Senator Tim Scott (R-SC) delivered the Republican response to President Joe Biden’s first address before a joint session of Congress on Wednesday evening.
Scott praised Biden as “a good man,” but called the President’s policies divisive.
“Our president seems like a good man. His speech was full of good words. But President Biden promised you a specific kind of leadership. Our nation is starving for more than empty platitudes. We need policies and progress that bring us closer together. But three months in, the actions of the president and his party are pulling us further and further apart.”
Scott dispelled the illusion of the “unity” Biden had promised and instead showed how in his first 100 days in office that he and the Democrats “are pulling us further apart.” Scott illustrated his point by calling out the five bipartisan coronavirus relief packages that passed under former President Trump, but that Congress passed the $2 trillion American Rescue Plan with no Republican votes.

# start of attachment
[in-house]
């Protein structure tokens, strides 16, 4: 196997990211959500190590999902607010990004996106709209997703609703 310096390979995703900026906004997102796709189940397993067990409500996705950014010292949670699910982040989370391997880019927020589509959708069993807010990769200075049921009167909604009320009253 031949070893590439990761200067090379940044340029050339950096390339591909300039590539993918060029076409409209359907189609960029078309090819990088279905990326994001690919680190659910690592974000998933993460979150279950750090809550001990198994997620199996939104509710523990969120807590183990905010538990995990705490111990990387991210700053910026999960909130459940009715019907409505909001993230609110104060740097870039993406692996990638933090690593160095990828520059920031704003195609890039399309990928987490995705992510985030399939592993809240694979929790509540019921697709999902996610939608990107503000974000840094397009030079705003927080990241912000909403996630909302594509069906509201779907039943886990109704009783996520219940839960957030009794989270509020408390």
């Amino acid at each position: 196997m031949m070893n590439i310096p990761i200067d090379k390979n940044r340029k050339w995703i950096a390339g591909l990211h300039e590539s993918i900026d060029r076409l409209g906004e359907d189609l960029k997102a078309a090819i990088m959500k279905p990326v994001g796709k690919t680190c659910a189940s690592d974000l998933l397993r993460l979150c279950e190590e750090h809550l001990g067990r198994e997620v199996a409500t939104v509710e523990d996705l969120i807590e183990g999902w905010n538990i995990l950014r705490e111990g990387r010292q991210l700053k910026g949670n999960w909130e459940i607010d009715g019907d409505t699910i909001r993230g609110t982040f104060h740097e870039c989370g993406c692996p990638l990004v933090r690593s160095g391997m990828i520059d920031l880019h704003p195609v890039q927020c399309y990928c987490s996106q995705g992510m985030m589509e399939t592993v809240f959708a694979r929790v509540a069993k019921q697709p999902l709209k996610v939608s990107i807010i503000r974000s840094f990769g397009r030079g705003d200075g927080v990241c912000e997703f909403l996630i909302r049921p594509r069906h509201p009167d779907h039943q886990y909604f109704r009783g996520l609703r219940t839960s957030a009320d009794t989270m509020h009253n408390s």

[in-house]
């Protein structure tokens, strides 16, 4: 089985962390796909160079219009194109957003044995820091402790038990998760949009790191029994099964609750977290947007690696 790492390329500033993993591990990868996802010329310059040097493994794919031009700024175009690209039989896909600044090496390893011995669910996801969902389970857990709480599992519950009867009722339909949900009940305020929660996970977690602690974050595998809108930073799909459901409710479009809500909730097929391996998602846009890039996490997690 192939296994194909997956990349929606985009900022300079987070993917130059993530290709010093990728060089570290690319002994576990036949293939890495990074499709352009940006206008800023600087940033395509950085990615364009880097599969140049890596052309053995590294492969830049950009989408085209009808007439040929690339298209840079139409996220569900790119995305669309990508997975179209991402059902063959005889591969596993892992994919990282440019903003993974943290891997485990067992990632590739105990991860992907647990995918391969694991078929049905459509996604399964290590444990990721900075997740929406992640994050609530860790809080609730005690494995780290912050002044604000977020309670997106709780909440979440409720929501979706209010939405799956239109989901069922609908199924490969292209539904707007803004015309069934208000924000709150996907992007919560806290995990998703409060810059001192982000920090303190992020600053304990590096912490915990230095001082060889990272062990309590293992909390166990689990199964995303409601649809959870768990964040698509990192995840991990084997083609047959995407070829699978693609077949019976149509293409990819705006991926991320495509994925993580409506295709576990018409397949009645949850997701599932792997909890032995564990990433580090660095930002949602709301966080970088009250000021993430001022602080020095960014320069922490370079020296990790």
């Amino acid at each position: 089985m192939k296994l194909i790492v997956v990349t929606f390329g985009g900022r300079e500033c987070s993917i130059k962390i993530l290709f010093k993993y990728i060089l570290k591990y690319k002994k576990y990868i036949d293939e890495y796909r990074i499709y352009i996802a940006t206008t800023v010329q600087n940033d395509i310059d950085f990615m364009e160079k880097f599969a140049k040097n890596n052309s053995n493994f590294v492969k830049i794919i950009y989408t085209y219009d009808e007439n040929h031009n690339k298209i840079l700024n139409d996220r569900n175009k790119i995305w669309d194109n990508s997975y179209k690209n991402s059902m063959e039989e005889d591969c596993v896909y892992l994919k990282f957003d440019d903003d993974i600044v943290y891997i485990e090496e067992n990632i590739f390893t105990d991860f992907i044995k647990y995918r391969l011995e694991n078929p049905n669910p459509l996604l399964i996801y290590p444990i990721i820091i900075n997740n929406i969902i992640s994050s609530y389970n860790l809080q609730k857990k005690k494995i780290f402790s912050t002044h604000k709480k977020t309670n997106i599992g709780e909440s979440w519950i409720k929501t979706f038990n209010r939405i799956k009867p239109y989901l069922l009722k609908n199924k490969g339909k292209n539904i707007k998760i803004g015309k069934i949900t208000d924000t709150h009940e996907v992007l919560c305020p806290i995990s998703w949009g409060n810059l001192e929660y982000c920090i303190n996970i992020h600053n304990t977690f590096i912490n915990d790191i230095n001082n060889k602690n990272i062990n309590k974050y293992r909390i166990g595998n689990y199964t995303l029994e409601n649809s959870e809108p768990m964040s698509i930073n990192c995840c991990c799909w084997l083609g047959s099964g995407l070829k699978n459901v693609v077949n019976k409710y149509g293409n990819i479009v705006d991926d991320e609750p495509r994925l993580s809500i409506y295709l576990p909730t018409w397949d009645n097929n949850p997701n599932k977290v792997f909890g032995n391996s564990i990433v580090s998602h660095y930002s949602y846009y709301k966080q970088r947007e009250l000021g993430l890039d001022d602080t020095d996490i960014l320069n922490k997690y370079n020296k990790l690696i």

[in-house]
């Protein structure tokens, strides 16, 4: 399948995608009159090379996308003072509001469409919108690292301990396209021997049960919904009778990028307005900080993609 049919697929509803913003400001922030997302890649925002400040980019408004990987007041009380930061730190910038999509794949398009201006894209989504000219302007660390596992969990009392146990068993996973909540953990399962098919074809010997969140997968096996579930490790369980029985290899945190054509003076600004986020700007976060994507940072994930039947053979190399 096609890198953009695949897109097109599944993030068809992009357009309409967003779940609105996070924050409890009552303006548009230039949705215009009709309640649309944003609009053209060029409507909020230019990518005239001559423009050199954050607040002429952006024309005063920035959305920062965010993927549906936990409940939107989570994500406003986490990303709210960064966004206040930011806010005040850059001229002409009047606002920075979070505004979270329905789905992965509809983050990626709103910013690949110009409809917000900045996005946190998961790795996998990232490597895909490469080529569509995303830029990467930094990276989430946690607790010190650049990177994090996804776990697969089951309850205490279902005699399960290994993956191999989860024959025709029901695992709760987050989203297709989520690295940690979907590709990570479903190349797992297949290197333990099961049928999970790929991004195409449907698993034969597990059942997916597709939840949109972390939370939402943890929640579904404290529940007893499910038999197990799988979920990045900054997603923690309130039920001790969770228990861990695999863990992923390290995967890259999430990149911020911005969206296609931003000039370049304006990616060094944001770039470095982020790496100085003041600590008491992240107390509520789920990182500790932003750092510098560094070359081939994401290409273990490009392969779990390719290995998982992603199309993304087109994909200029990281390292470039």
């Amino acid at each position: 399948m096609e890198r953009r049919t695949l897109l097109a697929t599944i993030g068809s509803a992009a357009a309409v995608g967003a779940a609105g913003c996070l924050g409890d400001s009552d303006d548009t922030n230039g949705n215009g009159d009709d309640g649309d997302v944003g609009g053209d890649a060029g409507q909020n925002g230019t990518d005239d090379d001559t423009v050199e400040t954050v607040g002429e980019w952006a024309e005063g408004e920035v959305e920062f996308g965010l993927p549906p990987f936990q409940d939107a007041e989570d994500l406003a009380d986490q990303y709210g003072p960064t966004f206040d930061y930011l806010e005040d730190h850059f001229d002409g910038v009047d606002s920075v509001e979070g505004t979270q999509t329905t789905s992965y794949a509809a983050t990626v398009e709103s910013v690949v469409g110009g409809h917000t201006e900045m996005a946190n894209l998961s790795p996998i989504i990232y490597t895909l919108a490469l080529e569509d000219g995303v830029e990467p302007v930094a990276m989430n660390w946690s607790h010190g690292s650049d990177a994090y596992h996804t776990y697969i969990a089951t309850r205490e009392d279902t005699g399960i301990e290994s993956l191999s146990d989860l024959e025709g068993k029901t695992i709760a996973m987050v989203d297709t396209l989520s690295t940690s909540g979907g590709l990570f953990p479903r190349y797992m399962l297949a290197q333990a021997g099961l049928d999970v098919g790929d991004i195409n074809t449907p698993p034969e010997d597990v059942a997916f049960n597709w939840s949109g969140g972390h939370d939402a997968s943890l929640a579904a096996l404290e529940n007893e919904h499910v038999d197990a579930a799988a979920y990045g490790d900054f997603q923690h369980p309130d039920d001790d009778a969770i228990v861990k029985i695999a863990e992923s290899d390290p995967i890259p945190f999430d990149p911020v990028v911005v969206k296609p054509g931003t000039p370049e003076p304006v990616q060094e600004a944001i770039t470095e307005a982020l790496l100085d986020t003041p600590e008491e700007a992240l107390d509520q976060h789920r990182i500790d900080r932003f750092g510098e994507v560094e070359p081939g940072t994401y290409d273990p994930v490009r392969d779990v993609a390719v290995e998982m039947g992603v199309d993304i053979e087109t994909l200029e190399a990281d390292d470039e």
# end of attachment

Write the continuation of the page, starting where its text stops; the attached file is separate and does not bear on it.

Scott called Biden’s proposed American Jobs Plan a “liberal wish list of big government waste.”
Scott argued that Democrats are invoking racism to score political points and used his own experiences discussed his own experiences being discriminated against as a Black man. Scott added that he had proposed a police reform bill that was blocked by Democrats.
“America is not a racist country,” Scott said. “Race is not a political weapon to settle every issue like one side wants.” The Senator also went after the Washington Post’s fact check on his grandfather’s history of picking cotton. “Last week a national newspaper suggested my family’s poverty was actually privilege.”
Scott then spoke about the effects of the coronavirus and onerous Democrat instituted lockdowns on the country and how faith had guided him through his life.
“This past year, I’ve watched COVID attack every rung of the ladder that helped me up. So many families have lost parents and grandparents too early. So many small businesses have gone under. Becoming a Christian transformed my life. But for months, too many churches were shut down. Most of all, I am saddened that millions of kids have lost a year of learning when they could not afford to lose a day.”
Scott added, “Locking vulnerable kids out of the classroom is locking adults out of their future,” Scott continued. “Our public schools should have reopened months ago. Other countries did. Private and religious schools did. Science has shown for months that schools are safe. But too often, powerful grown-ups set science aside, and kids like me were left behind. The clearest case for school choice in our lifetimes.”